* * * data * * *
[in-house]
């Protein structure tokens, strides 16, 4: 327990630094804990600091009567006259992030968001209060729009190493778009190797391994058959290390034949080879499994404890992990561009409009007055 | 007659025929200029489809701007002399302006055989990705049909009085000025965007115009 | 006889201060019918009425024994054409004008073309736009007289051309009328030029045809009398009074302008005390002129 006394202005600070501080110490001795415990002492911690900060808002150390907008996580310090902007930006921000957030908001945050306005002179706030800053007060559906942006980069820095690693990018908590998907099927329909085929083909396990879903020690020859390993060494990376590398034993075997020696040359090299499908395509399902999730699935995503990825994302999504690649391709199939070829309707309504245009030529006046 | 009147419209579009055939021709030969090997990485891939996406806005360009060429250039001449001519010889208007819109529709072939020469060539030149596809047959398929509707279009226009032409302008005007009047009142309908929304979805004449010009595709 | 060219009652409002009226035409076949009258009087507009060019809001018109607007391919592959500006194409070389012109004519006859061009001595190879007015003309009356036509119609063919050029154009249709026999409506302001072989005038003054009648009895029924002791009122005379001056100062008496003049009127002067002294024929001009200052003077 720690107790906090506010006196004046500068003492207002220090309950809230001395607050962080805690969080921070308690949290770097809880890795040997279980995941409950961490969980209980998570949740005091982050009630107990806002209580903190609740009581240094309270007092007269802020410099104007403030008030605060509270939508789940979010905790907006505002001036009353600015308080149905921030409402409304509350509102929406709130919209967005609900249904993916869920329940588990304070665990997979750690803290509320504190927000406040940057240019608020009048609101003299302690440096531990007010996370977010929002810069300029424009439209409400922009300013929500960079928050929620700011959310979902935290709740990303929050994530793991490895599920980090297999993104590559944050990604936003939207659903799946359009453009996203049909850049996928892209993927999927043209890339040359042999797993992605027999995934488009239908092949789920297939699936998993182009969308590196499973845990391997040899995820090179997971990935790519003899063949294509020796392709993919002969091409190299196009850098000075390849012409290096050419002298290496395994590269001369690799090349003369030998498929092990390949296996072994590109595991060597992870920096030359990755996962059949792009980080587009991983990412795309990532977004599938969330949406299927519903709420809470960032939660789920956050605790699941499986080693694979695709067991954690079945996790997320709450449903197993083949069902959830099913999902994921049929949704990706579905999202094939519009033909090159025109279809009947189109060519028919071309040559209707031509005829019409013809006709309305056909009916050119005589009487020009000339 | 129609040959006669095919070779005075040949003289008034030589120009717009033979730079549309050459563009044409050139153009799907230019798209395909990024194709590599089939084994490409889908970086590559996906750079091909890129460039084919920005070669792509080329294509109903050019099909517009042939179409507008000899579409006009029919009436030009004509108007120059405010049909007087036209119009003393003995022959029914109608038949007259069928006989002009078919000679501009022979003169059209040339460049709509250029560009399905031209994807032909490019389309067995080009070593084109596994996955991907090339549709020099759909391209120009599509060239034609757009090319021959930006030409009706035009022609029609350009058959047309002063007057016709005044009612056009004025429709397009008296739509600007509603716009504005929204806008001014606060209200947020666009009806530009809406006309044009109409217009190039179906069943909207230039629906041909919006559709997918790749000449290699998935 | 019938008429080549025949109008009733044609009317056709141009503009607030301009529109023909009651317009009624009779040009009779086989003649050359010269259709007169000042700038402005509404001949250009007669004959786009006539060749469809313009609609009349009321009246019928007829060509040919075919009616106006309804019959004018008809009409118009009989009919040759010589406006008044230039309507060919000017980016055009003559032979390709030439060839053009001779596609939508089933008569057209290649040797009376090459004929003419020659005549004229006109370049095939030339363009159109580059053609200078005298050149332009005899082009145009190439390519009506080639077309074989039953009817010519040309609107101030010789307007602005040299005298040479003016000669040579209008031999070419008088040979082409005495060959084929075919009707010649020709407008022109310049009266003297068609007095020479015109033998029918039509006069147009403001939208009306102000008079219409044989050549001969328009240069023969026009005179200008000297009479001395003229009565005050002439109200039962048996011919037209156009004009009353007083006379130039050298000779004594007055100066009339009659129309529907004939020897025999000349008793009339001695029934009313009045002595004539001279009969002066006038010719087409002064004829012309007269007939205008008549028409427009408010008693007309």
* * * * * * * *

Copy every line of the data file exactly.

[in-house]
């Protein structure tokens, strides 16, 4: 327990630094804990600091009567006259992030968001209060729009190493778009190797391994058959290390034949080879499994404890992990561009409009007055 | 007659025929200029489809701007002399302006055989990705049909009085000025965007115009 | 006889201060019918009425024994054409004008073309736009007289051309009328030029045809009398009074302008005390002129 006394202005600070501080110490001795415990002492911690900060808002150390907008996580310090902007930006921000957030908001945050306005002179706030800053007060559906942006980069820095690693990018908590998907099927329909085929083909396990879903020690020859390993060494990376590398034993075997020696040359090299499908395509399902999730699935995503990825994302999504690649391709199939070829309707309504245009030529006046 | 009147419209579009055939021709030969090997990485891939996406806005360009060429250039001449001519010889208007819109529709072939020469060539030149596809047959398929509707279009226009032409302008005007009047009142309908929304979805004449010009595709 | 060219009652409002009226035409076949009258009087507009060019809001018109607007391919592959500006194409070389012109004519006859061009001595190879007015003309009356036509119609063919050029154009249709026999409506302001072989005038003054009648009895029924002791009122005379001056100062008496003049009127002067002294024929001009200052003077 720690107790906090506010006196004046500068003492207002220090309950809230001395607050962080805690969080921070308690949290770097809880890795040997279980995941409950961490969980209980998570949740005091982050009630107990806002209580903190609740009581240094309270007092007269802020410099104007403030008030605060509270939508789940979010905790907006505002001036009353600015308080149905921030409402409304509350509102929406709130919209967005609900249904993916869920329940588990304070665990997979750690803290509320504190927000406040940057240019608020009048609101003299302690440096531990007010996370977010929002810069300029424009439209409400922009300013929500960079928050929620700011959310979902935290709740990303929050994530793991490895599920980090297999993104590559944050990604936003939207659903799946359009453009996203049909850049996928892209993927999927043209890339040359042999797993992605027999995934488009239908092949789920297939699936998993182009969308590196499973845990391997040899995820090179997971990935790519003899063949294509020796392709993919002969091409190299196009850098000075390849012409290096050419002298290496395994590269001369690799090349003369030998498929092990390949296996072994590109595991060597992870920096030359990755996962059949792009980080587009991983990412795309990532977004599938969330949406299927519903709420809470960032939660789920956050605790699941499986080693694979695709067991954690079945996790997320709450449903197993083949069902959830099913999902994921049929949704990706579905999202094939519009033909090159025109279809009947189109060519028919071309040559209707031509005829019409013809006709309305056909009916050119005589009487020009000339 | 129609040959006669095919070779005075040949003289008034030589120009717009033979730079549309050459563009044409050139153009799907230019798209395909990024194709590599089939084994490409889908970086590559996906750079091909890129460039084919920005070669792509080329294509109903050019099909517009042939179409507008000899579409006009029919009436030009004509108007120059405010049909007087036209119009003393003995022959029914109608038949007259069928006989002009078919000679501009022979003169059209040339460049709509250029560009399905031209994807032909490019389309067995080009070593084109596994996955991907090339549709020099759909391209120009599509060239034609757009090319021959930006030409009706035009022609029609350009058959047309002063007057016709005044009612056009004025429709397009008296739509600007509603716009504005929204806008001014606060209200947020666009009806530009809406006309044009109409217009190039179906069943909207230039629906041909919006559709997918790749000449290699998935 | 019938008429080549025949109008009733044609009317056709141009503009607030301009529109023909009651317009009624009779040009009779086989003649050359010269259709007169000042700038402005509404001949250009007669004959786009006539060749469809313009609609009349009321009246019928007829060509040919075919009616106006309804019959004018008809009409118009009989009919040759010589406006008044230039309507060919000017980016055009003559032979390709030439060839053009001779596609939508089933008569057209290649040797009376090459004929003419020659005549004229006109370049095939030339363009159109580059053609200078005298050149332009005899082009145009190439390519009506080639077309074989039953009817010519040309609107101030010789307007602005040299005298040479003016000669040579209008031999070419008088040979082409005495060959084929075919009707010649020709407008022109310049009266003297068609007095020479015109033998029918039509006069147009403001939208009306102000008079219409044989050549001969328009240069023969026009005179200008000297009479001395003229009565005050002439109200039962048996011919037209156009004009009353007083006379130039050298000779004594007055100066009339009659129309529907004939020897025999000349008793009339001695029934009313009045002595004539001279009969002066006038010719087409002064004829012309007269007939205008008549028409427009408010008693007309």